After graduating high school, Suzukaze Aoba joins Eagle Jump, the game company that developed Fairies Story, the game she obsessed over as a kid. On her first day as a working member of society, Aoba heads to work swaying in a packed, morning rush hour train. She manages to get to the office building all right but hesitates, wondering if it was really okay for her to take that last step and go inside. That's when a senior member of staff, Toyama Rin, shows up at work and safely leads Aoba inside the offices of Eagle Jump.
It Actually Feels Like I Started My Job
So This is an Adult Drinking Party...
What Happens If I'm Late to Work?
The First... Paycheck...
That's How Many Nights We Have To Stay Over?
Like... The Release is Canceled?
Please Train the New Hires Properly
It's Summer Break!!
Do We Have To Come Into Work?
Full-time Employment is a Loophole in the Law to Make Wages Lower
There Were Leaked Pictures of the Game on the Internet Yesterday!
One of My Dreams Came True!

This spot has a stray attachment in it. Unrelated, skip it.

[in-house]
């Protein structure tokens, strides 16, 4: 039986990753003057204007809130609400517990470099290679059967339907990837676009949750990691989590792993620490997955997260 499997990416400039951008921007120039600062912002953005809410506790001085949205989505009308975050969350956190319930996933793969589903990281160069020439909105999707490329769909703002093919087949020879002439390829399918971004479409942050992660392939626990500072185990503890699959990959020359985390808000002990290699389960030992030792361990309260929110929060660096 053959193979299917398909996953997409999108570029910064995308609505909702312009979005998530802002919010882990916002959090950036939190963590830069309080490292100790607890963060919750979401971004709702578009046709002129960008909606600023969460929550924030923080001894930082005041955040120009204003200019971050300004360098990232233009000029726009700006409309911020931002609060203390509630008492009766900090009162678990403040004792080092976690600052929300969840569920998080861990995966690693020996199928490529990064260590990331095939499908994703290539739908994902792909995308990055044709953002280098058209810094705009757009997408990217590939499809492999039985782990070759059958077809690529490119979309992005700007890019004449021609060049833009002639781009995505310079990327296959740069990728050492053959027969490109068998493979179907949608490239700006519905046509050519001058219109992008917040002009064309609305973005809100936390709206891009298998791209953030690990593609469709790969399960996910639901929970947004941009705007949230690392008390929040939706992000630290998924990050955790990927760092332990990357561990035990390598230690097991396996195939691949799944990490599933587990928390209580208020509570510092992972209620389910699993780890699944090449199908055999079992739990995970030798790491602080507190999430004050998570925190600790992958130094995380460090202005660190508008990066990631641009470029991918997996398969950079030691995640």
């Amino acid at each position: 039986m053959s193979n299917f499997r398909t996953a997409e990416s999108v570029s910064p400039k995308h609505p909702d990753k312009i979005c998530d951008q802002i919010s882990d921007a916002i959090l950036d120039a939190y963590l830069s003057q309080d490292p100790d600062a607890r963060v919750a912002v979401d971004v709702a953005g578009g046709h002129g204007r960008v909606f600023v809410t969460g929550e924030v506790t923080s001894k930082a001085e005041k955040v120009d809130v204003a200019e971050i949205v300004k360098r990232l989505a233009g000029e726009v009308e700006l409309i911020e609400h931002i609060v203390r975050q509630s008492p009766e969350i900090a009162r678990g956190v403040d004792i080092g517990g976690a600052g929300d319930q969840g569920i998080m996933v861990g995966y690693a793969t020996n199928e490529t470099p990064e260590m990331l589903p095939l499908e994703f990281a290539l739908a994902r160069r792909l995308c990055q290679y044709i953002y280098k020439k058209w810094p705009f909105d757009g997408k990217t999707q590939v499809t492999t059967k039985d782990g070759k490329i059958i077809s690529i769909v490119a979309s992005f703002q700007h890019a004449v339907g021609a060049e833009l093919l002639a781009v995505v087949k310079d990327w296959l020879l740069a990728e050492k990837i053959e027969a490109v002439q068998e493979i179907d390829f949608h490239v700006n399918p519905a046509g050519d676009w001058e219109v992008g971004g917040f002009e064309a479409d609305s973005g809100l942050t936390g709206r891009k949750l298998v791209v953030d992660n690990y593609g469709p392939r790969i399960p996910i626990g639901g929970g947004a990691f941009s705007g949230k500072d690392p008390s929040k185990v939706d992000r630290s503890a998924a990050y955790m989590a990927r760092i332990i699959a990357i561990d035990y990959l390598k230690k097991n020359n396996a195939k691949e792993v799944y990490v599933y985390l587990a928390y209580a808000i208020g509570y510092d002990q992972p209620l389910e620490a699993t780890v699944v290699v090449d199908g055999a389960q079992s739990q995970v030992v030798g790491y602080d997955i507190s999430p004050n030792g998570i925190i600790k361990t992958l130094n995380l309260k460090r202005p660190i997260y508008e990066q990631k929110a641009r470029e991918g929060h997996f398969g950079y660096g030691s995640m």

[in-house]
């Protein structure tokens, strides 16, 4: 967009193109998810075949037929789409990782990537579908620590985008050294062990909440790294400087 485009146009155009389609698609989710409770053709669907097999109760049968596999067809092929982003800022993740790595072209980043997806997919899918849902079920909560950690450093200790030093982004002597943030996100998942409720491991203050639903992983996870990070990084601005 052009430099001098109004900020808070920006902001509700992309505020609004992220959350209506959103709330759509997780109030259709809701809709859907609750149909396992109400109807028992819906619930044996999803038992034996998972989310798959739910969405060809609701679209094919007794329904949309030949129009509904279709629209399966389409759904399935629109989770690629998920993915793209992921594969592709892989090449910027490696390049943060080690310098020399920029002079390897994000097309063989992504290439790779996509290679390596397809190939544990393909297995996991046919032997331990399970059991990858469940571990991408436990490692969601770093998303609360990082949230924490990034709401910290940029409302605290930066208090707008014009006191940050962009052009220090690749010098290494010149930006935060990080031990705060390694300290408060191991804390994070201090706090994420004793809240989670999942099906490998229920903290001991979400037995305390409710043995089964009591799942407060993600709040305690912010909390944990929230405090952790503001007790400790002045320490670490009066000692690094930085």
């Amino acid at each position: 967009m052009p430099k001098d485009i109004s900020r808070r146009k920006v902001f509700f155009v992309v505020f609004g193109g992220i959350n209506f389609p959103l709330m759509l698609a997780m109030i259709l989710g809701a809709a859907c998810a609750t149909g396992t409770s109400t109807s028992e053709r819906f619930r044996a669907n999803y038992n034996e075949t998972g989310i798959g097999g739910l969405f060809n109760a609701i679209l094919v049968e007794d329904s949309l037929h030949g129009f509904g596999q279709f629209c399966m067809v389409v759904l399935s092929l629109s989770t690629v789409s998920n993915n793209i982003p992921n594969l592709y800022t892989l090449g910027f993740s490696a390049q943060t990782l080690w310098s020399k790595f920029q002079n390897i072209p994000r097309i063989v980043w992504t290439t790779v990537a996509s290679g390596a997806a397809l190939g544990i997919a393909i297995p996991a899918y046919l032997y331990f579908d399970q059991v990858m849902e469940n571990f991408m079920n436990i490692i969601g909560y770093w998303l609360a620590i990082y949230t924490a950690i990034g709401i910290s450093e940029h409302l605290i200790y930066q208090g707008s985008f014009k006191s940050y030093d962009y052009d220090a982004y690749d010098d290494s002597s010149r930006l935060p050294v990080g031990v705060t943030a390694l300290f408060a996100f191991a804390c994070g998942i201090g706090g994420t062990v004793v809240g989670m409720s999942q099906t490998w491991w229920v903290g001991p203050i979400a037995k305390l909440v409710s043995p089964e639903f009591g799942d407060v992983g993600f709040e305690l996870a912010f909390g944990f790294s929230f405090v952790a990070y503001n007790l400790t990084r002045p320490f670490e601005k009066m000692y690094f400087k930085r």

Full review here: Short version:New Game is a colorful show with a great premise, a fun cast, and just sits on all of it until it all suffocates and stagnates. The story of New Game centers around Aoba, who grew up adoring the Fairy Story series of games, to the point where it inspired her to pursue art in college. At least until Eagle Jump, the developer of Fairy Story hires her to help out with Fairy Story 3. In broad terms the plot is the perfect device to project anyone's ascended fan wish fulfillment fantasy. Don't lie, there's that one company that past or present you would kill several small children to even walk through the front door, no less work at. And I'll still hold that the first few episodes were pretty fun, as we get to know Aoba's new coworkers. All of which comes to a hault on occasion so a character (usually Aoba's boss, Kou) can show off how much she doesn't like wearing pants. Or to imply two characters might want to bone each other silly. Which distracts from the show in itself. Thankfully, New Game gets bored of all of it. The game development, the fan service, and just...treads water from the midpoint on. To the point where the game only gets wheeled out to make lame "jokes" at its expense. And at the end of it, I'm just feeling a big ball of "eh". As much as I wanted to enjoy the show, after awhile it was harder to motivate myself to keep coming back. Characters never evolve, we never get a sense of Aoba getting better at her job after she gets 1 NPC into the game, it feels like the show was a means to an end after awhile. Like, here's a bunch of cute characters, and we get to see most of them in their skivvies. Buy the Nendroid, buy the figma's, show out of context moe moments or the fan service so more people flock to this vapid waste of time and spend their goddamn money. I'm so tired of shows that have 1 neat idea, or goofy moe pantyshots and think its enough to carry an entire show. New Game is 12 episodes long but I wished it was 4. Or less. Just...Don't watch it. I'd call it bad if it was more malicious in its terribleness. I'd say its cynical if it cared more about its vapid plot and complete lack of pacing. New Game is a puff of hot air, a show that's doomed to be forgotten now that it's finished airing, with no one really rushing to buy it's crap merchandise, or even rewatch it. Just watch Sweetness and Lightning. It ran alongside New Game, and while that was disappointing too it at least has one thing that New Game doesn't: A plot. A Point. And a Reason to Exist. Skip it.